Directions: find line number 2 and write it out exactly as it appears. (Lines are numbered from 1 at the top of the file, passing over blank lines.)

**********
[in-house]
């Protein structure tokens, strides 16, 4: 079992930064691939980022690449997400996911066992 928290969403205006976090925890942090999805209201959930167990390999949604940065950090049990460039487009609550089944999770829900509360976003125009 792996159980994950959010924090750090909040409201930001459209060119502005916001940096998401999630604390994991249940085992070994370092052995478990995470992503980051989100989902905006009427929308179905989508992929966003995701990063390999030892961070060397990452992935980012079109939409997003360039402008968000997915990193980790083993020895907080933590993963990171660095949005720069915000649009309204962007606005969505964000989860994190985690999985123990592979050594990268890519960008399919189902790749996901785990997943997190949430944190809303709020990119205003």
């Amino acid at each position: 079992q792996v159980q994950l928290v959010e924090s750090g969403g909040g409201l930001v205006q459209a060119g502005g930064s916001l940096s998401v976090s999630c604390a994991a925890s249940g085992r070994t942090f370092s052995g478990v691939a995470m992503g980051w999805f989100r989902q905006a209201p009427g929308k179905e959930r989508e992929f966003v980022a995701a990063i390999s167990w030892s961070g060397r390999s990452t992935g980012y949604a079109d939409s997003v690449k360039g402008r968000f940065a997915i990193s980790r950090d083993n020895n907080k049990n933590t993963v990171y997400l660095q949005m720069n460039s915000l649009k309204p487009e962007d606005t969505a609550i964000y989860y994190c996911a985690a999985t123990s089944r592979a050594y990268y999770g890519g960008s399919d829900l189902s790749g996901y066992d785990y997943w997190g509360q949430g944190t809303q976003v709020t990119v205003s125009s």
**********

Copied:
């Protein structure tokens, strides 16, 4: 079992930064691939980022690449997400996911066992 928290969403205006976090925890942090999805209201959930167990390999949604940065950090049990460039487009609550089944999770829900509360976003125009 792996159980994950959010924090750090909040409201930001459209060119502005916001940096998401999630604390994991249940085992070994370092052995478990995470992503980051989100989902905006009427929308179905989508992929966003995701990063390999030892961070060397990452992935980012079109939409997003360039402008968000997915990193980790083993020895907080933590993963990171660095949005720069915000649009309204962007606005969505964000989860994190985690999985123990592979050594990268890519960008399919189902790749996901785990997943997190949430944190809303709020990119205003």